Perspectives

Learning Communities in Liberal Arts

Auburn University began offering Learning Communities (LC) about 17 years ago, and the College of Liberal Arts has been an active member from the very beginning. The structure of the LC is intended to help students connect to each other and to the university by creating a group of academic peers with shared experiences across two or more courses in the first semester of college.

What is a learning community?

First of all, it’s important to note that not all institutions offer learning communities. The College of Liberal Arts has been offering these unique academic opportunities for first-year Auburn students since 1999. Liberal Arts Learning Communities bring together students and faculty to explore a thematic course at the beginning of a students’ college experience. Each learning community is comprised of 19 students who are enrolled in a cluster of connected courses in the core curriculum. By participating in a learning community, students are involved in an environment that helps their college transition.

“Learning communities are a great way to highlight the value of a College of Liberal Arts positioned within a large research university like Auburn,” said Charles Israel, associate dean for academic affairs. “While an incoming class of nearly 5,000 students can be overwhelming, the learning community connects a student with 18 other new students through their experiences in two or more common first-year core courses.”

What is the benefit/advantage to joining a learning community?

Students who participate in learning communities are more often engaged and satisfied with their college experience. They're more likely to stay in school because of the support system that comes with being part of a learning community.

“The faculty who volunteer to teach the thematic anchor courses for learning communities are drawn by the opportunity to work with new students, and to help spark their intellectual curiosity in a discipline or subject at the same time the students are making that important transition to college,” Israel said.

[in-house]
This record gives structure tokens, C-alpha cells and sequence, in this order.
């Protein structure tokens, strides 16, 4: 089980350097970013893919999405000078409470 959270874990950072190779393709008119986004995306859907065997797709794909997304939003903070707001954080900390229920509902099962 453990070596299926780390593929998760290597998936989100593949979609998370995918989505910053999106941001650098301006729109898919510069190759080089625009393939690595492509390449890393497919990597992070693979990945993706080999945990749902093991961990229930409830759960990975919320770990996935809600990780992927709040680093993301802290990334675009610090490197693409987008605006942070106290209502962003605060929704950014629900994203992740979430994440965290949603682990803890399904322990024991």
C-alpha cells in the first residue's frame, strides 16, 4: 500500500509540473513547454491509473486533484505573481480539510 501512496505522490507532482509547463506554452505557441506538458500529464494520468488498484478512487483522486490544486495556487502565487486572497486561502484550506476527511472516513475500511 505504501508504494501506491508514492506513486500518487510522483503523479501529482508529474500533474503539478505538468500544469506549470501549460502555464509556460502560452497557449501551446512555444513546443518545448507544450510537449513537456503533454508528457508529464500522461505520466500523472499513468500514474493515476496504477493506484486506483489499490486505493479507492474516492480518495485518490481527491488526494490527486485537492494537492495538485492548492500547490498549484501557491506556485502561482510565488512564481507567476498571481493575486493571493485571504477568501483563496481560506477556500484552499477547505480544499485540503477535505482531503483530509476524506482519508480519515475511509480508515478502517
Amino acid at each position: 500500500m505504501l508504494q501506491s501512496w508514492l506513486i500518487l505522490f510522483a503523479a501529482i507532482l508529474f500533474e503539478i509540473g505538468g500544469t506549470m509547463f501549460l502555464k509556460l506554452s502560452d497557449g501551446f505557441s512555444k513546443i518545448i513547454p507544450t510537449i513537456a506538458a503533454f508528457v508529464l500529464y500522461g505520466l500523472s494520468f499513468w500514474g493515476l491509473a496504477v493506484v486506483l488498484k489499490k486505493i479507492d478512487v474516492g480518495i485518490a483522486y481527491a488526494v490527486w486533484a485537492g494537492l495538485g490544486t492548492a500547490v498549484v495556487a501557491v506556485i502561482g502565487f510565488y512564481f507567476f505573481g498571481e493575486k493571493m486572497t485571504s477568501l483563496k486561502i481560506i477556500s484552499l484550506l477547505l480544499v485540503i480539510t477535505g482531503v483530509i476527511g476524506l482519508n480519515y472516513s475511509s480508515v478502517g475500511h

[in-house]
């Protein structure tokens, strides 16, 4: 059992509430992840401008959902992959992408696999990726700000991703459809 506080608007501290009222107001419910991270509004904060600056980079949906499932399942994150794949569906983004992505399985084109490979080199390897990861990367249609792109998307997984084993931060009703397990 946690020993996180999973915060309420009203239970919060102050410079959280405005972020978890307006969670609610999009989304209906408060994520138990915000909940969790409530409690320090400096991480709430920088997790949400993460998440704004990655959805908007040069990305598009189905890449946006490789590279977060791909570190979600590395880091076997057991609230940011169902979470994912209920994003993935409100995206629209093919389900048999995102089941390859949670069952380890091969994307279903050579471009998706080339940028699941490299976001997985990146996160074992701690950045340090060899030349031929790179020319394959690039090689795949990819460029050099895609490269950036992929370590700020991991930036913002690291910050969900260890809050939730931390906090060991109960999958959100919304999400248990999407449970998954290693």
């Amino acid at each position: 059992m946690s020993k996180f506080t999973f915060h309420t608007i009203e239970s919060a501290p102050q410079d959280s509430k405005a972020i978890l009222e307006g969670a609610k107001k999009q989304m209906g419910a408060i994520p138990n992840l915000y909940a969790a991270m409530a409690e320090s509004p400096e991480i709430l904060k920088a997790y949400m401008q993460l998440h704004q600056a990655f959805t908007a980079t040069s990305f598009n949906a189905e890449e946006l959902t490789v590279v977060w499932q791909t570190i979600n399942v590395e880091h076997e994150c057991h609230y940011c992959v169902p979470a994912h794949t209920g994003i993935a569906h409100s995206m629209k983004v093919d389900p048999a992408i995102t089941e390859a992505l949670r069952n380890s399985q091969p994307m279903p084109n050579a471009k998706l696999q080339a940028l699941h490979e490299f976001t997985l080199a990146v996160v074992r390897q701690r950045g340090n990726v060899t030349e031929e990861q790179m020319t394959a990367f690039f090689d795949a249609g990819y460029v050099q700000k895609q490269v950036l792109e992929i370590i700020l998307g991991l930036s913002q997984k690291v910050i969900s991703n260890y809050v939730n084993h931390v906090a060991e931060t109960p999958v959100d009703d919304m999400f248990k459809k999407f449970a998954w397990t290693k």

Learning communities encourage helpful study habits since the students are taking many of the same courses. Because of the small number of students per learning community, long-lasting connections and friendships are forged with students and faculty.

What are some of the learning communities available through the College of Liberal Arts at Auburn University?

Communication and Journalism – This LC focuses on the coursework required to obtain a degree in communication, journalism, media studies, or public relations. It provides opportunities to get involved in the on-campus student media outlets and covers future career paths for each major. It also covers topics to help the adjustment from high school to college by learning about Auburn resources, study skills, and time and money management.

Global Perspectives – This LC is for students who are interested in exploring other cultures, examining global current events, traveling abroad, or pursuing a career that will place them around the world. All Auburn students are encouraged to have a global experience during their time at Auburn, and this learning community can both offer you that experience and prepare you for other opportunities such as study abroad, alternative breaks, and related academic minors.

Hamilton and the Liberal Arts – “Hamilton: An American Musical” has been an explosive cultural phenomenon, capturing attention well beyond the relatively small numbers of people who have actually been able to view the show. This learning community will introduce students to college through the lens of this musical, exploring its connections to writing, performance, culture, and history.

Pleasure, Happiness, and the Good Life – According to popular thought, a good life is a happy life, and a happy life is a life of pleasure. Is this true? Might your life be good yet unhappy? Might it be happy yet unpleasant? In this learning community, we will try to understand what it is to live well, what it is to be happy, and what it is to undergo pleasure, in order to understand whether and how these central dimensions of human experience are interrelated.

The Pre-Law Learning Community – This LC is comprised of first-year students from any college or school on campus who have an interest in the pursuit of a law degree upon graduating from Auburn. Students will learn about the law school application process and career opportunities within the legal profession. Students will also learn about and discuss legal issues related to current events and higher education. Students will learn about academic and personal resources on Auburn’s campus, relevant social issues, and opportunities for involvement on campus and in the local community. 

 

Last Updated: December 06, 2017